But what about Maynard’s hospital and the Poor Priests’ hospital? These in the later 16th century came under Canterbury’s civic authorities, Maynard’s as a small almshouse in terms of numbers accommodated, in other ways was probably similar to St John’s and St Nicholas’, but it is the Poor Priests’ that witnessed a radical reuse. Having humbly petitioned the Crown to have the hospital and its possessions, the city authorities converted it to Canterbury’s second attempt at a Bridewell or house of correction, for here were to be incarcerated and set to work those seen as ‘sturdy beggars’, ‘idle poor’, ‘vagrants’, ‘masterless men’, who collectively were known as those who ‘lived evilly’. To a degree such ideas were applied similarly to 20 poor boys, who were to be educated sufficiently so that they could be apprenticed and thus become useful workers in society. Yet even though the term Bridewell was new, the fear of beggars and vagrants was not, and it is worth noting that hospitals had been used in previous periods as places to hold those seen as undesirable, and at times of economic or social difficulty, such measures were and would again be more draconian.

Poor Priests’ hospital became the city’s house of correction

Finally, we explored what life would have been like for the inmates at Manwood’s and Jesus hospitals and how different or not they would have been compared to the lives of those in the late medieval well-endowed almshouses. I’m not going to go into detail here but suffice to say, as with St John’s hospital at the beginning and end of the Tudor period, there might be said to be considerable continuity in terms of everyday life, albeit there was the change from Catholic to Protestant religious observances.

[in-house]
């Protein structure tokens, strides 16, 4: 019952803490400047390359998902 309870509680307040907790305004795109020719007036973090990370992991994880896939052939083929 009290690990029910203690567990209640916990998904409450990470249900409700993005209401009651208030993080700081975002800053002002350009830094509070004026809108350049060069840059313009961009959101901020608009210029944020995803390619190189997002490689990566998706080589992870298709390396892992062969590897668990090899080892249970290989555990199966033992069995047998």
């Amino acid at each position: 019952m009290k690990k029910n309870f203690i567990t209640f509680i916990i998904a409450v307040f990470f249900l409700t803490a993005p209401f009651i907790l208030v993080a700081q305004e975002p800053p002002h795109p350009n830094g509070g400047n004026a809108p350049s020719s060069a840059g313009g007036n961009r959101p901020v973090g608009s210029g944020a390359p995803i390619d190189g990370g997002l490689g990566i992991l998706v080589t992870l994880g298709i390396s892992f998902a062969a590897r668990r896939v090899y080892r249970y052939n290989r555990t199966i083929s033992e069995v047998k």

However, what I do want to highlight as a final point is that taking Manwood as my example, he and his hospital offer a great case study of appropriating the ‘old’ to establish the ‘new’ when setting my first 2 images up against Manwood’s funeral monument and its position within the southern transept of St Stephen’s church. The elements I focused on were: his transi-tomb built during his lifetime; the special and temporal dynamics of the distribution of bread to his almsfolk on Wednesdays and Sundays after morning prayer; their presence in this church – the living embodiment of his charity as honest almsfolk; the weekly dinner on Sunday after morning service at Manwood’s house; the annual sermon which they attended; and that every 3rd year they received clothing and shoes of St Andrew’s feast day. So like Thomas Arden (1567) ‘a good work maketh not a good man, but a good man maketh a good work, but for the recipients, as for Roger Manwood compared to his grandfather, things had changed but much would have been familiar to the older Roger, the ‘godly poor’ or the ‘God-fearing poor’ fulfilling their side of the reciprocal relationship with their benefactor through their religious observances, gratitude and sober behaviour.

Roger Manwood’s funeral monument

When I finished, there was a host of questions for members of the enthusiastic audience. Moreover, Helen Nattrass the Society’s secretary, had very kindly invited me to the lunch afterwards and this provided an opportunity for further discussion about the lives of these brothers and sisters in late medieval and Tudor Canterbury, as well as other interesting topics. Consequently, I would like to thank the Society for the chance to talk about these fascinating charitable institutions which still function for those living in them today in ways their Tudor predecessors would have understood. For example, as one member of the audience pointed out, the concept of the husband entering first, his dwelling at St John’s taken on by his wife after his death has just happened again recently. And next week I’ll be crossing to Faversham to give you a report following Jason’s presentation to the Kent History Postgraduates group.